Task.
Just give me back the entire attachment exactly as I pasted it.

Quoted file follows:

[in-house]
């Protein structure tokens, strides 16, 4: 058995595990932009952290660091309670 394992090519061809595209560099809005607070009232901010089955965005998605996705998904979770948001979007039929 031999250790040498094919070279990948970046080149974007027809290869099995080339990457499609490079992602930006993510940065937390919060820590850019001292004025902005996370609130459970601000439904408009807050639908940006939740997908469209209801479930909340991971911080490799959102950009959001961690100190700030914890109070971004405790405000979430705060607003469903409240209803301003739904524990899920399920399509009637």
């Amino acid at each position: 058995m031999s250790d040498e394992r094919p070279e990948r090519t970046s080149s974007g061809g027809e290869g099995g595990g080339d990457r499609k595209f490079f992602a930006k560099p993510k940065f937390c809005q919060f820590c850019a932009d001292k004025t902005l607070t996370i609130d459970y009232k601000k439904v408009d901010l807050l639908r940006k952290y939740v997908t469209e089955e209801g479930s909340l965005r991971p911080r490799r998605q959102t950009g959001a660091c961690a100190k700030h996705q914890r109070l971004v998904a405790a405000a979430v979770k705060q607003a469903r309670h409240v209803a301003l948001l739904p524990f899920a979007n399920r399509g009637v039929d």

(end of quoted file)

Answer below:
[in-house]
């Protein structure tokens, strides 16, 4: 058995595990932009952290660091309670 394992090519061809595209560099809005607070009232901010089955965005998605996705998904979770948001979007039929 031999250790040498094919070279990948970046080149974007027809290869099995080339990457499609490079992602930006993510940065937390919060820590850019001292004025902005996370609130459970601000439904408009807050639908940006939740997908469209209801479930909340991971911080490799959102950009959001961690100190700030914890109070971004405790405000979430705060607003469903409240209803301003739904524990899920399920399509009637």
């Amino acid at each position: 058995m031999s250790d040498e394992r094919p070279e990948r090519t970046s080149s974007g061809g027809e290869g099995g595990g080339d990457r499609k595209f490079f992602a930006k560099p993510k940065f937390c809005q919060f820590c850019a932009d001292k004025t902005l607070t996370i609130d459970y009232k601000k439904v408009d901010l807050l639908r940006k952290y939740v997908t469209e089955e209801g479930s909340l965005r991971p911080r490799r998605q959102t950009g959001a660091c961690a100190k700030h996705q914890r109070l971004v998904a405790a405000a979430v979770k705060q607003a469903r309670h409240v209803a301003l948001l739904p524990f899920a979007n399920r399509g009637v039929d």